On the Twitter, Jennifer Guo pondered which books she should read before seminary. My normal response would be to remember that scene from Good Will Hunting about library fees and Harvard education. But on the other hand, seminary can be super useful and if you’ve counted the cost, so to speak, then I shouldn’t attempt discouraging anybody. Guo seems, if her blog is any indication, to be well read and informed. So she doesn’t need my recommendations. I won’t recommend language books because I’ll assume that people go to seminary precisely to learn the languages. But, if I had to recommend important books to read prior to attending:
- Pick a solid book on logic and critical thinking. Perhaps Peter Kreeft’s Socratic Logic. Also, for paper writing read Weston’s Rulebook for Arguments.
- Read the whole Bible and the Apocrypha, Seminary is not the right place to be surprised by the content of the Holy Writ.
- Read Fee and Stuart’s How to Read the Bible for All Its Worth.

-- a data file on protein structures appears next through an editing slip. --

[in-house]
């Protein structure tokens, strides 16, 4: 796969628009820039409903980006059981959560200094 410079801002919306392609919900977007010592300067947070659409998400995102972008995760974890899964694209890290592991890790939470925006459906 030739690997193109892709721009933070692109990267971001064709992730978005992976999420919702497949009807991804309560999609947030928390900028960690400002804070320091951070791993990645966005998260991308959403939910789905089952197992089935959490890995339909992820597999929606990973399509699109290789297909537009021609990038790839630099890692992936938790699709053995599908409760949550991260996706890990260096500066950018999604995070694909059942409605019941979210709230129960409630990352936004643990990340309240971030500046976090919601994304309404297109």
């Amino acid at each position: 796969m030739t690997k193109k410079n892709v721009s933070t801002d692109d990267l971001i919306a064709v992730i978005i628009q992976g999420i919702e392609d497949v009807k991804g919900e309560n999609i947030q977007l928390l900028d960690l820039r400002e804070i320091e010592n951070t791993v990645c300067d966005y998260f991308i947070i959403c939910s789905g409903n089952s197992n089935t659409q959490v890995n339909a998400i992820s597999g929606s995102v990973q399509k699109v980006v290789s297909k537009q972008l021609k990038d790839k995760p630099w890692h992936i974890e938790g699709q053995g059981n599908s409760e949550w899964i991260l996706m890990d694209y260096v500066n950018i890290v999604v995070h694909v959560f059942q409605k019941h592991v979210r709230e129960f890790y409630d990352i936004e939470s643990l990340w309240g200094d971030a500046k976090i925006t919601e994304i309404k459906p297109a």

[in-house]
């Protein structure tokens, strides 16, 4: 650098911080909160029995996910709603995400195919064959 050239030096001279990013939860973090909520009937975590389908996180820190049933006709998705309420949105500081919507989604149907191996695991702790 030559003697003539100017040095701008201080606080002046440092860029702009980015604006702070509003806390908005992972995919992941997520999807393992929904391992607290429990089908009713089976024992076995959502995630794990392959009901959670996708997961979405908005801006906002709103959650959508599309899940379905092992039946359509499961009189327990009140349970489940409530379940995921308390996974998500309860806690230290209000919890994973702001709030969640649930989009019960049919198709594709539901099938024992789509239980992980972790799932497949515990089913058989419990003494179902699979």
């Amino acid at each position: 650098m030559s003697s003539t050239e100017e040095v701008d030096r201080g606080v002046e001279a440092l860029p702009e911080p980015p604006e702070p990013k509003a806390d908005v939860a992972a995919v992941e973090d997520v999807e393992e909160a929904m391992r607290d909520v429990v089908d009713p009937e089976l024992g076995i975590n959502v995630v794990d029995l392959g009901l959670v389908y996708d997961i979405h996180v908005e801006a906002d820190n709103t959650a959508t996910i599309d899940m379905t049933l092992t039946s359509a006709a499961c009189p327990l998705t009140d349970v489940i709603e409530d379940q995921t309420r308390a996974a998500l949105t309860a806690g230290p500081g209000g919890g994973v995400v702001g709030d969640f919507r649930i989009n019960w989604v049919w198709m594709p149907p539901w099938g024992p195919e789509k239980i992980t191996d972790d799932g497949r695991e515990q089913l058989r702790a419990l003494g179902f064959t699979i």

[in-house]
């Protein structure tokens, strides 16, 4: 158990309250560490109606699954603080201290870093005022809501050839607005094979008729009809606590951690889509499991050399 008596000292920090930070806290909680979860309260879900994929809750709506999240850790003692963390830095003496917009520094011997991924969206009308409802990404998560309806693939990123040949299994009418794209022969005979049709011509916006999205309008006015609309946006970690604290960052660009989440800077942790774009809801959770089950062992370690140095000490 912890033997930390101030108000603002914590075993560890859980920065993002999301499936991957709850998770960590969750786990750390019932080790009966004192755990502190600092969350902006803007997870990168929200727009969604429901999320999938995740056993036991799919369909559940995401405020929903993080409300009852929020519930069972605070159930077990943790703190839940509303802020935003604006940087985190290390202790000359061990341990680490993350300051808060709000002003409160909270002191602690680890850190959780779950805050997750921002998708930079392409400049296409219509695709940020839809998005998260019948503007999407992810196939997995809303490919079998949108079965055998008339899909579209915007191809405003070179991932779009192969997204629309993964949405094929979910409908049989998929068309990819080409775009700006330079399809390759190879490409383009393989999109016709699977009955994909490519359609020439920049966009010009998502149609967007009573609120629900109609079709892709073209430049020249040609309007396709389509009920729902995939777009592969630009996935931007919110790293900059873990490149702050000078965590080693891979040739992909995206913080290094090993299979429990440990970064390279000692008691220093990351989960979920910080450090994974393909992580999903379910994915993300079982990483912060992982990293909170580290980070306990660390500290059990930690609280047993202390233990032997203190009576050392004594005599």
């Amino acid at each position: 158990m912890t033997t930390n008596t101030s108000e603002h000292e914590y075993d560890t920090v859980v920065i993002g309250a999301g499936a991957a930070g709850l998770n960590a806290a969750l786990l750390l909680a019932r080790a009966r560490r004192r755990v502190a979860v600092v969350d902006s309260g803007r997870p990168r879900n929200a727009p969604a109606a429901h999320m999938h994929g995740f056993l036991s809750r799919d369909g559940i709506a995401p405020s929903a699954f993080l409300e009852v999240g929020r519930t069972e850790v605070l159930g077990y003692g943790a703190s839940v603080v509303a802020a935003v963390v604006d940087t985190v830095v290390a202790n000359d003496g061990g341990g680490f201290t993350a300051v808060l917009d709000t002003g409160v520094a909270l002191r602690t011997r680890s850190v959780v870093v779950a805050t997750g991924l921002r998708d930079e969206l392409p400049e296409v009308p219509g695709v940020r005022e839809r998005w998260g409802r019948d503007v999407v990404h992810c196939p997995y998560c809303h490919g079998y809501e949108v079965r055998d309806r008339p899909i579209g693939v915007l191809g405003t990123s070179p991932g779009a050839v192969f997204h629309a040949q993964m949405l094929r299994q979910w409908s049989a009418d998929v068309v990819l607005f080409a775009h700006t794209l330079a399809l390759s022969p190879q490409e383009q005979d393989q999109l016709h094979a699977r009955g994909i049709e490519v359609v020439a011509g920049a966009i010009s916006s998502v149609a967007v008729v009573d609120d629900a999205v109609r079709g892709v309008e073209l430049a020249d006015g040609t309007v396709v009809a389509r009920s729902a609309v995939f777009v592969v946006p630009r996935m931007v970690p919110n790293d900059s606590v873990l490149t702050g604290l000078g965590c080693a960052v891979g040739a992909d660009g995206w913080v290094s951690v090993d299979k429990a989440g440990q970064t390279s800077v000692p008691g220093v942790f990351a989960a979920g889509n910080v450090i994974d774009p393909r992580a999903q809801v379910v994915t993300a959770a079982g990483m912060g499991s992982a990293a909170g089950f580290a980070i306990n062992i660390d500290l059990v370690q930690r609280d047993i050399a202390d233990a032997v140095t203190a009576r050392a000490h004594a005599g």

- Read Overnight Student by Mike Jones. It is no longer available online, but I summarize his method here.
- Read any brief book on public speaking, perhaps Dale Carnegie’s brief book The Quick and Easy Way to Effective Public Speaking. Obviously there is more to it than he says, but he makes it simple. And if you use the study technique in The Over Night Student then you’ll get to practice often.
- After this, read Precious Remedies for Satan’s Devices by Thomas Brooks and put it into practice. Seminary can leave you associating your devotional life with the burden of studying, learn to resist this. Seriously, schedule devotional time and never miss it unless there is a serious emergency. Morning is best.
- Learn to use a planner and don’t start seminary until it become a nearly religious practice.
- Read a book about financial management and put it into practice.
There is a giant stack of books that transformed how I read and preach the Bible, these are books and practices that will help you in seminary and beyond.